Wild ducks in local waters

Published 10:09 pm Tuesday, November 10, 2020

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The south side of the county is replete with wintering birds between November and early spring. Last week, a yellow-headed blackbird was seen in a flock of more than 400 red-winged blackbirds on Bay City Road, south of Aurora, on Nov. 5. This is a western and Great Plains species that sometimes shows up in eastern flocks of blackbirds, cowbirds or starlings. Check flocks of winter blackbirds for a large one with a brilliant-yellow head or face.

Different species of ducks are arriving and being observed on the south side of the Pamlico River, particularly in creeks and wetlands near the phosphate mine. Northern shovelers, gadwall, green-winged teal, hooded mergansers and ruddy ducks have been reported this past week in various southside creeks and waterways.

For backyard and casual birders, the coming months offer an opportunity to branch out and observe various wild duck species in our local waters. Early morning and evening are the best times to look. The following is a list of some good places to see them throughout the late fall and winter.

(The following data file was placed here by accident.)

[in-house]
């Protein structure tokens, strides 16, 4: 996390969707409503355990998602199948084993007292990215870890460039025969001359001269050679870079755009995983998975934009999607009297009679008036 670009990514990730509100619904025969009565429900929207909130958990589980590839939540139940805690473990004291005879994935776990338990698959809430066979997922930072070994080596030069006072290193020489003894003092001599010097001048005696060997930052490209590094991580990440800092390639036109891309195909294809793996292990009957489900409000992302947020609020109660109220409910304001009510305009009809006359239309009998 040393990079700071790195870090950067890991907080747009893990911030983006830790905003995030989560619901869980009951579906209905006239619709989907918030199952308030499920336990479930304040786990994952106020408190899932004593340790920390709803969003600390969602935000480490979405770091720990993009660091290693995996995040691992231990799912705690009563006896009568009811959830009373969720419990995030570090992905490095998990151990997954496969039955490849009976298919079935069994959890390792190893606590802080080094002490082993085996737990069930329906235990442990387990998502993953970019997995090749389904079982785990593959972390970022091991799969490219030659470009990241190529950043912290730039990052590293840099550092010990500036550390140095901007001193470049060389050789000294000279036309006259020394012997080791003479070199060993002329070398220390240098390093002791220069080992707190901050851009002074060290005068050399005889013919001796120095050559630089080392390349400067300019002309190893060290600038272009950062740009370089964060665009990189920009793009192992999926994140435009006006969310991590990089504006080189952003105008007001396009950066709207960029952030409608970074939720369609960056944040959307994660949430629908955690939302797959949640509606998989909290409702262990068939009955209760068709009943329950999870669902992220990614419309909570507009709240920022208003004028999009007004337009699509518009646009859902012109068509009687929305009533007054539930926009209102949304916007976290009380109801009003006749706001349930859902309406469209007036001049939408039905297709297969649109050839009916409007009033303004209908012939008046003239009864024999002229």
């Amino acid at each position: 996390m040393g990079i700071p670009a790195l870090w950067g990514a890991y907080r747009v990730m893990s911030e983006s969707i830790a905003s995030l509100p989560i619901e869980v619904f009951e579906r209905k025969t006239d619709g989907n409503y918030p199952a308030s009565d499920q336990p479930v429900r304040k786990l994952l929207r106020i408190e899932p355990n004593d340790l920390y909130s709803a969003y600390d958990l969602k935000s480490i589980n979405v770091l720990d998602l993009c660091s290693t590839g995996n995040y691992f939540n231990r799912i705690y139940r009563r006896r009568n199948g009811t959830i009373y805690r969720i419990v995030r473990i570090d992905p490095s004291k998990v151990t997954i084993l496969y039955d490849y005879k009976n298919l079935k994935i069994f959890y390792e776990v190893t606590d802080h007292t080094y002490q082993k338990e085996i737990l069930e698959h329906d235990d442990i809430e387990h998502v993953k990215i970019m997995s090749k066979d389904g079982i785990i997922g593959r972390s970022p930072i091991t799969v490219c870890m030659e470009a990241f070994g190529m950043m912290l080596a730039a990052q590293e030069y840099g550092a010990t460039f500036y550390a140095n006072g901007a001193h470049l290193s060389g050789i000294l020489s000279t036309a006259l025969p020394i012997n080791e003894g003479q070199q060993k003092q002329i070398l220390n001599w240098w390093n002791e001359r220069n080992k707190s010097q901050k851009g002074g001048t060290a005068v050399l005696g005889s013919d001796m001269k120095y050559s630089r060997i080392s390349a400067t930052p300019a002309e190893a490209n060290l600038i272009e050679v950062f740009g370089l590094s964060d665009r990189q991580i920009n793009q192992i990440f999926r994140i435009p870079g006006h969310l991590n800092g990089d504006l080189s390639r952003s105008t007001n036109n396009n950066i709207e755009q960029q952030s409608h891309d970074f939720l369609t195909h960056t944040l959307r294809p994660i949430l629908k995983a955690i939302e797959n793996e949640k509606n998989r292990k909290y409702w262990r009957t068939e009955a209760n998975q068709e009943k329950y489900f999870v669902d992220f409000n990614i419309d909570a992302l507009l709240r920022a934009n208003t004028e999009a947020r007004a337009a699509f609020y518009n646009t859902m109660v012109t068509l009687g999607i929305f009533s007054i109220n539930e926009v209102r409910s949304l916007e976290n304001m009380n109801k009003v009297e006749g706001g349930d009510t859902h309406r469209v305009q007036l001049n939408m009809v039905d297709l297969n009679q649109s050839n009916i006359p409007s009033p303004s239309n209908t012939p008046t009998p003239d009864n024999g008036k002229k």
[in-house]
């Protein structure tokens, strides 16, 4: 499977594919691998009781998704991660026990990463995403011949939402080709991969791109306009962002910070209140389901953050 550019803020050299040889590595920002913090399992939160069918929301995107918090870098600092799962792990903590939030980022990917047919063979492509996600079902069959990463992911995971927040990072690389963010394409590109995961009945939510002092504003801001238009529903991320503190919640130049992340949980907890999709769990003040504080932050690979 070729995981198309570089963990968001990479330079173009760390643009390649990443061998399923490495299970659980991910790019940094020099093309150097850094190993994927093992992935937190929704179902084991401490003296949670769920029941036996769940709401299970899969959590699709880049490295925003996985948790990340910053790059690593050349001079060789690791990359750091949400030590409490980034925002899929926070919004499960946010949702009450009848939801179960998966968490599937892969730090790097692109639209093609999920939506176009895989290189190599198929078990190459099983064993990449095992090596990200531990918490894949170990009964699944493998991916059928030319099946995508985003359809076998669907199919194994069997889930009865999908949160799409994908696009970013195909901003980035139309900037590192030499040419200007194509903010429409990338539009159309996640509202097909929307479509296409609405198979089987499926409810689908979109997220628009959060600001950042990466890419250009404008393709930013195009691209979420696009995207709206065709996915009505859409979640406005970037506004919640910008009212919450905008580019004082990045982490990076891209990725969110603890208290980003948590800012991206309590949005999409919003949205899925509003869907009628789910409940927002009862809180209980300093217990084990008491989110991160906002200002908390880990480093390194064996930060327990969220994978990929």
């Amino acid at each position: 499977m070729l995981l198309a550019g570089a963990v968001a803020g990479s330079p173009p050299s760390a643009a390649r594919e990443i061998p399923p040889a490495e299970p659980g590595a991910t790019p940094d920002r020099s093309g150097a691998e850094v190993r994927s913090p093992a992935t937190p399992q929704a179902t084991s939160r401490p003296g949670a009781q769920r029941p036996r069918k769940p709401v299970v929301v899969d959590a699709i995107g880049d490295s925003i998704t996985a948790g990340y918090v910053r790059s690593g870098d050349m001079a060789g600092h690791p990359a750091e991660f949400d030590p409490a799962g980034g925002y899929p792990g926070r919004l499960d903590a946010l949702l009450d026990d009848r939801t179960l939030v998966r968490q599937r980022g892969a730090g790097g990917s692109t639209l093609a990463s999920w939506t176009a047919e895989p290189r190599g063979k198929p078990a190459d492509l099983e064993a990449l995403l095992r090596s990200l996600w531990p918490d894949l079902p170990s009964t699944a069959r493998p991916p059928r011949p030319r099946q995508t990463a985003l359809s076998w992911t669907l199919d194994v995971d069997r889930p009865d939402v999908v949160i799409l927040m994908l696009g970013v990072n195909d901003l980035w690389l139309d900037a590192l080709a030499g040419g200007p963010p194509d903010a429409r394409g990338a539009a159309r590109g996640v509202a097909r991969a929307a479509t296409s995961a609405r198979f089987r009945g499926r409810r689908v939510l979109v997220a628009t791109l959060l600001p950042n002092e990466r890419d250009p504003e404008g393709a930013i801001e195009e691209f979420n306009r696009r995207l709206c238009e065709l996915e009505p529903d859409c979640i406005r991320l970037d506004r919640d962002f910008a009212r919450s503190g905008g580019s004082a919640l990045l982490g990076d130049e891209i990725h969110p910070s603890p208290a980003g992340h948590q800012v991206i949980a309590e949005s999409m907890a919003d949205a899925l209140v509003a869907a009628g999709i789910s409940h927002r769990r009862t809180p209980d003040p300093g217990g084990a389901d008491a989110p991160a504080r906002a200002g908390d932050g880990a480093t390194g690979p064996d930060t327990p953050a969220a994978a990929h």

Ruddy ducks, bufflehead and scaup can be seen from time to time on the Pamlico from the pier at Havens Gardens Park. Also try the swimming beach area and various waterside trails at Goose Creek State Park, as well as Bonner Point in Bath, and sometimes the Washington downtown riverwalk.

Even the mouth of Jack’s Creek by the “fishing park” at East Main Street — usually full of domestic farmyard ducks — has been known to sport a couple of Northern shovelers, wood ducks (!), and a Ross’s Goose (!!!) in the last two years.

On the south side, the public boat ramp in Aurora can be a good place to sight ducks, as well as many other water birds and birds of prey. The ferry connecting the north and south sides of Beaufort County, from Bayview to Aurora, provides a place to observe winter ducks. Hundreds of surf scoters and black scoters, a few common loons and dozens of American white pelicans were observed from the ferry in the last week.

Betsy Kane is a Washington resident, an avid birder and a Washington city councilwoman,